Researchers are looking for a cure for Duchenne muscular dystrophy

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COLUMBIA - Thursday, a new technology was introduced at Missouri's Tech Expo could help find a cure for Duchenne muscular dystrophy, DMD, in the near future. 

DMD is a genetic disorder that causes progressive muscular weakness and irreversible deterioration of muscles. As of right now, there is no cure. 

The CEO and Founder of Solid Biosciences, Ilan Ganot, introduced a gene delivery technology that is looking to change that.

Ganot said the gene therapy approach is an attempt to effectively replace a defective gene with a new copy of a functional gene. 

He said his company has partnered with a group of individuals at the University of Missouri, led by Dongsheng Duan, a muscle biologist.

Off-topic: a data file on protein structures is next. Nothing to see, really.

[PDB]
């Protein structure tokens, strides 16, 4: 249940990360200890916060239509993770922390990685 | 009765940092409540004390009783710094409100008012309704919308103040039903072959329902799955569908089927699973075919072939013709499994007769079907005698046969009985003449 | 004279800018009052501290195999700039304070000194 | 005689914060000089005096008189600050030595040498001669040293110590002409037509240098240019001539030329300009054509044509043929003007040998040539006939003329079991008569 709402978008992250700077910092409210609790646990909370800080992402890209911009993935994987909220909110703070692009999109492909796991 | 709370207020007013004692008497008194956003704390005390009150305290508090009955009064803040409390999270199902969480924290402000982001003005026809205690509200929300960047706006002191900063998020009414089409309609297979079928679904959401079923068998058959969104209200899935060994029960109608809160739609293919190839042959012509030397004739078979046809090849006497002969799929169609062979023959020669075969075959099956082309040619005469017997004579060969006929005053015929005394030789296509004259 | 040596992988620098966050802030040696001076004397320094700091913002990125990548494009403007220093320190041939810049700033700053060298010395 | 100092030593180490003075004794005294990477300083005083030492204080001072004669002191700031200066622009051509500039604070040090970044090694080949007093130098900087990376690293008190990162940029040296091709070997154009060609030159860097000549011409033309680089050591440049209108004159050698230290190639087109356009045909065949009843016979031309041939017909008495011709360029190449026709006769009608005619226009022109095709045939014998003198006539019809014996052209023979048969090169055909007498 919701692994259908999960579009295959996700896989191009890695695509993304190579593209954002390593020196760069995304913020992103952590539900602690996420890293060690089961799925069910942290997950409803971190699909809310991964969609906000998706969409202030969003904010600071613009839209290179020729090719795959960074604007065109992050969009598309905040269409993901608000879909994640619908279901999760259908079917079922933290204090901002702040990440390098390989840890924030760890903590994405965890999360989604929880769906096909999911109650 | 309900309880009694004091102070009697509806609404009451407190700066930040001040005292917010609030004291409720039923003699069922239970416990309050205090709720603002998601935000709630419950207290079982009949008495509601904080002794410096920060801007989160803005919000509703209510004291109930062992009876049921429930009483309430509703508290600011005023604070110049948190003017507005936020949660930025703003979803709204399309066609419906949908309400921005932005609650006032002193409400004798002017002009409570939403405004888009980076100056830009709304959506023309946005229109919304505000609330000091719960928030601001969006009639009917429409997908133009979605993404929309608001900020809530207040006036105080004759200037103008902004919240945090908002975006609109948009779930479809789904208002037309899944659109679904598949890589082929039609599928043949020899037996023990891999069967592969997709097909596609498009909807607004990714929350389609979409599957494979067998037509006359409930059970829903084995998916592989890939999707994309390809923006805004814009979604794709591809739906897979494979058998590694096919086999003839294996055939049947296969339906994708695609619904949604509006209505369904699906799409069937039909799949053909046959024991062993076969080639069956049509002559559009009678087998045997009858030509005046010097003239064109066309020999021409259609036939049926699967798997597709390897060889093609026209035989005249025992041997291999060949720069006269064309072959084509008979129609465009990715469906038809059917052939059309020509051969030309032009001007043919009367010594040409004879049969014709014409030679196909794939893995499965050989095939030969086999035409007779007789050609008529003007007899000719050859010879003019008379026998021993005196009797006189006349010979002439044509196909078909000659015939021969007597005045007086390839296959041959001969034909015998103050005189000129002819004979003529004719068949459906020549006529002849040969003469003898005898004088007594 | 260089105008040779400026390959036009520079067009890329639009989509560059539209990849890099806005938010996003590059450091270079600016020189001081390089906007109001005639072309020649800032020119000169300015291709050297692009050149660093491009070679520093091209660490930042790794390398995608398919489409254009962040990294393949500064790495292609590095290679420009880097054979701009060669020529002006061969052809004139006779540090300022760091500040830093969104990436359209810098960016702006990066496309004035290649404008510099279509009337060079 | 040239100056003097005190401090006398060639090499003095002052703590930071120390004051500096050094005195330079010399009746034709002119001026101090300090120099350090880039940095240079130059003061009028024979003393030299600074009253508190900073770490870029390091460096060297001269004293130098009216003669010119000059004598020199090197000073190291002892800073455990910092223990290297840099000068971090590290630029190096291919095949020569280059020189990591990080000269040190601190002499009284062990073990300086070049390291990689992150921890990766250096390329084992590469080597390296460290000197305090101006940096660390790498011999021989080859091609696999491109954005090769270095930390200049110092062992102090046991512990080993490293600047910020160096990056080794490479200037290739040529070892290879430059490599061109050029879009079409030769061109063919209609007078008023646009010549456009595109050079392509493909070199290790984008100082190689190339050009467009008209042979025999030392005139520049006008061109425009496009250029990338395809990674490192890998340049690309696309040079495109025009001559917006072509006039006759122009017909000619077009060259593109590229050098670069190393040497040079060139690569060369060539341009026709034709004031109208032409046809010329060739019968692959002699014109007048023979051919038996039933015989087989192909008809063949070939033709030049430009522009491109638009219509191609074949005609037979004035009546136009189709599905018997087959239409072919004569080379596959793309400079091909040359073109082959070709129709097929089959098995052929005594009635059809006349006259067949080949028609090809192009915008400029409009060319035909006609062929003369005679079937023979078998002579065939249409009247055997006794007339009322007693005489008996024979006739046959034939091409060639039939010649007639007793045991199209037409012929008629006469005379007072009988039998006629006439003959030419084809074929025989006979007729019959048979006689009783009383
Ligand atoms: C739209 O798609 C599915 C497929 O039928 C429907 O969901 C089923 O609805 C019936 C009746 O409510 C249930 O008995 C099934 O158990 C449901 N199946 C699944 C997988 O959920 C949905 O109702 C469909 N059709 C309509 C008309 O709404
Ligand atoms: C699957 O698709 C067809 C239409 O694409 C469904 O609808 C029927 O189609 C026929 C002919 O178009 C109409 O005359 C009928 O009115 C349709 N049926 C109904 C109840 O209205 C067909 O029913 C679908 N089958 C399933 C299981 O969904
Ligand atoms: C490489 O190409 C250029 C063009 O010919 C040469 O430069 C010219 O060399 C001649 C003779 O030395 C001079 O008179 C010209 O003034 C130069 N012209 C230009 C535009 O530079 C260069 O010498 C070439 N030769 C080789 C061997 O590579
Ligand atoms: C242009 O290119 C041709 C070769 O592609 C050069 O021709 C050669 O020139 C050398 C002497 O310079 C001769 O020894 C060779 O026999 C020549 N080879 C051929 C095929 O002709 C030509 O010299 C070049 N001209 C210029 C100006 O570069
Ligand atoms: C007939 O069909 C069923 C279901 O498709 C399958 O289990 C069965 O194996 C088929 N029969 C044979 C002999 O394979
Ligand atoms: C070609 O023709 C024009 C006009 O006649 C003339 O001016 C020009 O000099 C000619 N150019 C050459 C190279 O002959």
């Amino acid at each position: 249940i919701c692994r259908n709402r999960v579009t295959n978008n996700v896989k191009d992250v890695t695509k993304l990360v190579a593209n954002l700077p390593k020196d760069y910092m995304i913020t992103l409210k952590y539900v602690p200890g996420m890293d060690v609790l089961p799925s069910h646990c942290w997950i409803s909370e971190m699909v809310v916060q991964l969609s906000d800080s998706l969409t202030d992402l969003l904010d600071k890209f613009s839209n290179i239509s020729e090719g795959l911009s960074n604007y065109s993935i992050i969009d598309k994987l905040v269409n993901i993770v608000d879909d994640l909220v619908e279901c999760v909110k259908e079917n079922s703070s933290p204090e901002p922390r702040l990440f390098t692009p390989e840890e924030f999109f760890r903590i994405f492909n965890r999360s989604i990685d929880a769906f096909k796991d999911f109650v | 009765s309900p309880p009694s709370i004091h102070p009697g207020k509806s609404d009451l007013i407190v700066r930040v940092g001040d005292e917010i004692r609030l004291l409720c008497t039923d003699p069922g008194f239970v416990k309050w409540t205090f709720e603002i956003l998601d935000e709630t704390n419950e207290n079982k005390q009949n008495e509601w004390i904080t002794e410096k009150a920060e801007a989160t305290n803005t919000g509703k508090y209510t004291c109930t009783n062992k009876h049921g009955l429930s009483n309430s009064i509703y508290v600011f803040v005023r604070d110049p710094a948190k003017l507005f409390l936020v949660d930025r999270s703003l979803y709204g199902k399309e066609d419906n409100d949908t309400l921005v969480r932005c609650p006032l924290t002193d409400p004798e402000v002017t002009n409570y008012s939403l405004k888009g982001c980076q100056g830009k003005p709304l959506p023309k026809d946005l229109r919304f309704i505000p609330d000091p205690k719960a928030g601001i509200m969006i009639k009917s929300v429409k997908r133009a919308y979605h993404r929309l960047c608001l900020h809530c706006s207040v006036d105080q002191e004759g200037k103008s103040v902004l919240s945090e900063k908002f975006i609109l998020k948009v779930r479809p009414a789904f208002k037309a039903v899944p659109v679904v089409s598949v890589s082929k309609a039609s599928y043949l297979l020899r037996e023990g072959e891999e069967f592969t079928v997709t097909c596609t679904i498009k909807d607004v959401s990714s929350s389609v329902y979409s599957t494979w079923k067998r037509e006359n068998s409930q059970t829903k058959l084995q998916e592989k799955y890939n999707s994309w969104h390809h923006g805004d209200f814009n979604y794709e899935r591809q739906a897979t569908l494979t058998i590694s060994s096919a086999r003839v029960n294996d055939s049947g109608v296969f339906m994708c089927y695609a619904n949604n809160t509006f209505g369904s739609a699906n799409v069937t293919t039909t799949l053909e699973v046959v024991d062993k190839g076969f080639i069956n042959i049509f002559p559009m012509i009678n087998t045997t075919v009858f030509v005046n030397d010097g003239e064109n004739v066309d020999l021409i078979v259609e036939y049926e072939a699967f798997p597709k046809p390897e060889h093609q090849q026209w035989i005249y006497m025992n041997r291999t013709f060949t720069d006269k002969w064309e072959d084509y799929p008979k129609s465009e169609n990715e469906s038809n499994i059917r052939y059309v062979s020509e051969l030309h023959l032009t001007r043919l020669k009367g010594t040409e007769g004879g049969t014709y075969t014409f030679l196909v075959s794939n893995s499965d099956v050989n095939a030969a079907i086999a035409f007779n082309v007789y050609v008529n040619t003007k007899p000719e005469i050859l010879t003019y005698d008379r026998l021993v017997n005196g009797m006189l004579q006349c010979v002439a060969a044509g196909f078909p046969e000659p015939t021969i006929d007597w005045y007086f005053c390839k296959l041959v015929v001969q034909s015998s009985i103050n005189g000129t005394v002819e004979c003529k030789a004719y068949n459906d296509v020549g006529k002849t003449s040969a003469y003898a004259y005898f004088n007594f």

Ganot said Duan has lots of experience with animals related to this disease.

"This technology could well translate into a real change for this disease for basically every patient," Ganot said. 

Ganot said DMD affects one in 3-4 thousands newborn boys. He also said there usually is no family history of the disease.  

He said people who have DMD are usually wheelchair bound by their teenage years and typically die in their 20s.  

Ganot's son, Eytani, was diagnosed with DMD three years ago on this day. He said the diagnosis was very unexpected. He said at the time his son was a little slow, but not very different from his age group. He said overtime, the gap between his son and his son's age group has significantly widened.  

Ganot gave up his career as an investment banker to start his company in hopes to find a treatment, or even a cure. 

Ganot's named his business, Solid Biosciences, after his son. Eytani, means "solid" in Hebrew. 

Girls are typically not affected by the disease. Ganot said the disease is an X chromosome defect. Since girls have two X chromosomes, they can carry the gene but not become sick. On the other hand, if the X chromosome in a boy is affected, they will become sick.